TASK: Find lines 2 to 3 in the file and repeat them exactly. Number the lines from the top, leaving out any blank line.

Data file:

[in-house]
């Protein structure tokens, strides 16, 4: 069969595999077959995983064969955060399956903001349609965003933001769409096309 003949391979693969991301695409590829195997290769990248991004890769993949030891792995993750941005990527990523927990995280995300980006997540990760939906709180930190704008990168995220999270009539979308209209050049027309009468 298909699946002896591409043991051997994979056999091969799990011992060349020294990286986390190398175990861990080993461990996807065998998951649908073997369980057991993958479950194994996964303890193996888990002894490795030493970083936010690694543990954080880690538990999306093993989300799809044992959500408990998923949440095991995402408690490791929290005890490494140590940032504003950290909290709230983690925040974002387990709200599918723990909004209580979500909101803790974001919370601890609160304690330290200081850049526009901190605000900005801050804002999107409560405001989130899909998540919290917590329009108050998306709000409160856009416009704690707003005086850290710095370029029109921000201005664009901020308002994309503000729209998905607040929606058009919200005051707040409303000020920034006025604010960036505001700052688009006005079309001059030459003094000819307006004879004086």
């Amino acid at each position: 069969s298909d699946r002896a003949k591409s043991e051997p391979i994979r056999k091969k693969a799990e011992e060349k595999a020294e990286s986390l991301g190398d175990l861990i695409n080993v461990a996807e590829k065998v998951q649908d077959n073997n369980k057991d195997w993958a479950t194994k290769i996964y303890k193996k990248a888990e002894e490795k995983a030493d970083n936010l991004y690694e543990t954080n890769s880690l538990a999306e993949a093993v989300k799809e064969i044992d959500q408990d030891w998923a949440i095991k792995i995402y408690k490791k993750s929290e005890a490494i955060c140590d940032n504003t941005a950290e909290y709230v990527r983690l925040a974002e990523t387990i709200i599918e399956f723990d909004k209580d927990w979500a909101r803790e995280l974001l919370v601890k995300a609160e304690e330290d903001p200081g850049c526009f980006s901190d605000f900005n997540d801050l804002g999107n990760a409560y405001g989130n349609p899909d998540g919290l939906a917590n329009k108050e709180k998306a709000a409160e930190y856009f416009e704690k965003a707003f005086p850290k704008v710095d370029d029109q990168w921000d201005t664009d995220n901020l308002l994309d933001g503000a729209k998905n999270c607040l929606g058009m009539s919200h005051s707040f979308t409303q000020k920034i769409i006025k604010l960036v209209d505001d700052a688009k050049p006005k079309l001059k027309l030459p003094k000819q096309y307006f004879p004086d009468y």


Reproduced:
């Protein structure tokens, strides 16, 4: 069969595999077959995983064969955060399956903001349609965003933001769409096309 003949391979693969991301695409590829195997290769990248991004890769993949030891792995993750941005990527990523927990995280995300980006997540990760939906709180930190704008990168995220999270009539979308209209050049027309009468 298909699946002896591409043991051997994979056999091969799990011992060349020294990286986390190398175990861990080993461990996807065998998951649908073997369980057991993958479950194994996964303890193996888990002894490795030493970083936010690694543990954080880690538990999306093993989300799809044992959500408990998923949440095991995402408690490791929290005890490494140590940032504003950290909290709230983690925040974002387990709200599918723990909004209580979500909101803790974001919370601890609160304690330290200081850049526009901190605000900005801050804002999107409560405001989130899909998540919290917590329009108050998306709000409160856009416009704690707003005086850290710095370029029109921000201005664009901020308002994309503000729209998905607040929606058009919200005051707040409303000020920034006025604010960036505001700052688009006005079309001059030459003094000819307006004879004086």
């Amino acid at each position: 069969s298909d699946r002896a003949k591409s043991e051997p391979i994979r056999k091969k693969a799990e011992e060349k595999a020294e990286s986390l991301g190398d175990l861990i695409n080993v461990a996807e590829k065998v998951q649908d077959n073997n369980k057991d195997w993958a479950t194994k290769i996964y303890k193996k990248a888990e002894e490795k995983a030493d970083n936010l991004y690694e543990t954080n890769s880690l538990a999306e993949a093993v989300k799809e064969i044992d959500q408990d030891w998923a949440i095991k792995i995402y408690k490791k993750s929290e005890a490494i955060c140590d940032n504003t941005a950290e909290y709230v990527r983690l925040a974002e990523t387990i709200i599918e399956f723990d909004k209580d927990w979500a909101r803790e995280l974001l919370v601890k995300a609160e304690e330290d903001p200081g850049c526009f980006s901190d605000f900005n997540d801050l804002g999107n990760a409560y405001g989130n349609p899909d998540g919290l939906a917590n329009k108050e709180k998306a709000a409160e930190y856009f416009e704690k965003a707003f005086p850290k704008v710095d370029d029109q990168w921000d201005t664009d995220n901020l308002l994309d933001g503000a729209k998905n999270c607040l929606g058009m009539s919200h005051s707040f979308t409303q000020k920034i769409i006025k604010l960036v209209d505001d700052a688009k050049p006005k079309l001059k027309l030459p003094k000819q096309y307006f004879p004086d009468y």